Political and Non-partisan
We will not be successful making social change on behalf of women and girls if we do not participate in the political process. AAUW’s perspective on issues that impact women and girls require new and changes to current legislation. Legislation is a product of the political process. Our work must always be non-partisan. Sometimes people confuse political and non-partisan. For THE best explanation of the difference, click here.
Should I Work on a Bill that Won’t Pass?
The majority of states are dominated by one political party. If you are not a member of that party, it can feel futile to push your legislative priorities. But even if you know your bill will not pass, there are still important reasons to try:
- Educate legislators about an existing problem and your proposed solutions; perhaps find common ground.
- Get media coverage to cost-effectively communicate with the public.
- Frame the issue in your terms and make the opposition play defense.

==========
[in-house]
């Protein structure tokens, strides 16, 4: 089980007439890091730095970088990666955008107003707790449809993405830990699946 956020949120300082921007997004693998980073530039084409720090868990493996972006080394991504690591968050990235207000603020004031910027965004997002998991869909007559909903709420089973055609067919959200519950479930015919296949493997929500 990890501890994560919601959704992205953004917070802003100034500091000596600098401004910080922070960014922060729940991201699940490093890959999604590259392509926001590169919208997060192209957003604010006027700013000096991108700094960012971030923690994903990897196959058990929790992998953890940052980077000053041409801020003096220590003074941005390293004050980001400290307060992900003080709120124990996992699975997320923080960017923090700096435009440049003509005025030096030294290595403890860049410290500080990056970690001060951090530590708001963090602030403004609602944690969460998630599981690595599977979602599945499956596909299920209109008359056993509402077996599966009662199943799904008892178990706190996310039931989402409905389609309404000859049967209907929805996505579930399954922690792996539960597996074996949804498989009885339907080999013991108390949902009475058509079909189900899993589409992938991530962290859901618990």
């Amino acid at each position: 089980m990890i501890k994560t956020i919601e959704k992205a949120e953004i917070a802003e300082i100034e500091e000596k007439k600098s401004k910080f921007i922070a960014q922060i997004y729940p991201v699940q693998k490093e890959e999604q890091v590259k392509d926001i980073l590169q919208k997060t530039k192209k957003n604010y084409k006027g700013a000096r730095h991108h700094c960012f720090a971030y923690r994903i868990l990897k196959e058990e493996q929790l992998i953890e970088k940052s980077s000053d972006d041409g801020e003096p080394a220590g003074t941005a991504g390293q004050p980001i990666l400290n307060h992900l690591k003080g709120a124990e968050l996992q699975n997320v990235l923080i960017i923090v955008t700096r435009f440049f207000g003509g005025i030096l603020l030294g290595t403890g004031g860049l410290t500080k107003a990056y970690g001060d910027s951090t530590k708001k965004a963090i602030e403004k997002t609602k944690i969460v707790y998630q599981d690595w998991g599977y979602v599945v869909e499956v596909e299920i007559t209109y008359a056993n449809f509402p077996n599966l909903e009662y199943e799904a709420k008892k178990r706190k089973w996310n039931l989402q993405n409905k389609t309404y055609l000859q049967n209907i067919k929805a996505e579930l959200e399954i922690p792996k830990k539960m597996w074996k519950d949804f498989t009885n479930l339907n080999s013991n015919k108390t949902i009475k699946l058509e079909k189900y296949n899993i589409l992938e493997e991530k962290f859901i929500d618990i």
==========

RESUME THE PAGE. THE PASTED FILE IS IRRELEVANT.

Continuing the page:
- Force policymakers to take a position and reveal their stance on an issue (then use it in your state legislative voting record).
- Build grassroots support by giving advocates a task and target.
- Compel lawmakers to show voters what they actually believe.
It often takes a long time to put the pieces into place, and it can take years to pass a bill, but laying the groundwork improves your chances of success later.
How to Lobby
After visiting a legislator, please complete this Lobby Report.
How to Hold a Meeting with Elected Official
Developing Your Advocacy Strategy Handout
Pennsylvania General Assembly and legislation information
Understanding how laws are passed in Pennsylvania
Learning about the Issues
Advocacy-in-a-Box pages contain an overview of the public policy issue and specifics for individual and branch advocacy. These should be the first place you look for information and resources.